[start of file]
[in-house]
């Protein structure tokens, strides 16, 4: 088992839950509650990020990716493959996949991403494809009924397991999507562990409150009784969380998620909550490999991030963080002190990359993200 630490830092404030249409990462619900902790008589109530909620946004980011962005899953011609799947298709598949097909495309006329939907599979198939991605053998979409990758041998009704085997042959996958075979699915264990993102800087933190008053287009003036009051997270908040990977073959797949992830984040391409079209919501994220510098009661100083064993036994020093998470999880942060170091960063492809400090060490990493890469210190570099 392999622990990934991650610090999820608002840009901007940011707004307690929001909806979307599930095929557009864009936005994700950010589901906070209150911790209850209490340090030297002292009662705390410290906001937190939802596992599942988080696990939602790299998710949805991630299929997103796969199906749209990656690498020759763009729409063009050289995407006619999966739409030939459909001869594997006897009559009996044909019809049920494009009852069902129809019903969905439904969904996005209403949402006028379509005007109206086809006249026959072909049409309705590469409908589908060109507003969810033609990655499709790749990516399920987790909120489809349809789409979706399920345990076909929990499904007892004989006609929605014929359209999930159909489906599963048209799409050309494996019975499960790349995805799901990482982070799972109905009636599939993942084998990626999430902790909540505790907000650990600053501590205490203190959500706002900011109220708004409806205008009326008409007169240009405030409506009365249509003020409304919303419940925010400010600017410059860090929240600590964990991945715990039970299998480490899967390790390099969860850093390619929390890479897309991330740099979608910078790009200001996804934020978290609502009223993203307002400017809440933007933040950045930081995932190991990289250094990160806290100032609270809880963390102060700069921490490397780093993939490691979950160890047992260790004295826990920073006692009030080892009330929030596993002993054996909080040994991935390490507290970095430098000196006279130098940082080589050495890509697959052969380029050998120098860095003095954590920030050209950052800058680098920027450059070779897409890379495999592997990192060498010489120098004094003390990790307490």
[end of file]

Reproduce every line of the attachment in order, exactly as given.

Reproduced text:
[in-house]
């Protein structure tokens, strides 16, 4: 088992839950509650990020990716493959996949991403494809009924397991999507562990409150009784969380998620909550490999991030963080002190990359993200 630490830092404030249409990462619900902790008589109530909620946004980011962005899953011609799947298709598949097909495309006329939907599979198939991605053998979409990758041998009704085997042959996958075979699915264990993102800087933190008053287009003036009051997270908040990977073959797949992830984040391409079209919501994220510098009661100083064993036994020093998470999880942060170091960063492809400090060490990493890469210190570099 392999622990990934991650610090999820608002840009901007940011707004307690929001909806979307599930095929557009864009936005994700950010589901906070209150911790209850209490340090030297002292009662705390410290906001937190939802596992599942988080696990939602790299998710949805991630299929997103796969199906749209990656690498020759763009729409063009050289995407006619999966739409030939459909001869594997006897009559009996044909019809049920494009009852069902129809019903969905439904969904996005209403949402006028379509005007109206086809006249026959072909049409309705590469409908589908060109507003969810033609990655499709790749990516399920987790909120489809349809789409979706399920345990076909929990499904007892004989006609929605014929359209999930159909489906599963048209799409050309494996019975499960790349995805799901990482982070799972109905009636599939993942084998990626999430902790909540505790907000650990600053501590205490203190959500706002900011109220708004409806205008009326008409007169240009405030409506009365249509003020409304919303419940925010400010600017410059860090929240600590964990991945715990039970299998480490899967390790390099969860850093390619929390890479897309991330740099979608910078790009200001996804934020978290609502009223993203307002400017809440933007933040950045930081995932190991990289250094990160806290100032609270809880963390102060700069921490490397780093993939490691979950160890047992260790004295826990920073006692009030080892009330929030596993002993054996909080040994991935390490507290970095430098000196006279130098940082080589050495890509697959052969380029050998120098860095003095954590920030050209950052800058680098920027450059070779897409890379495999592997990192060498010489120098004094003390990790307490």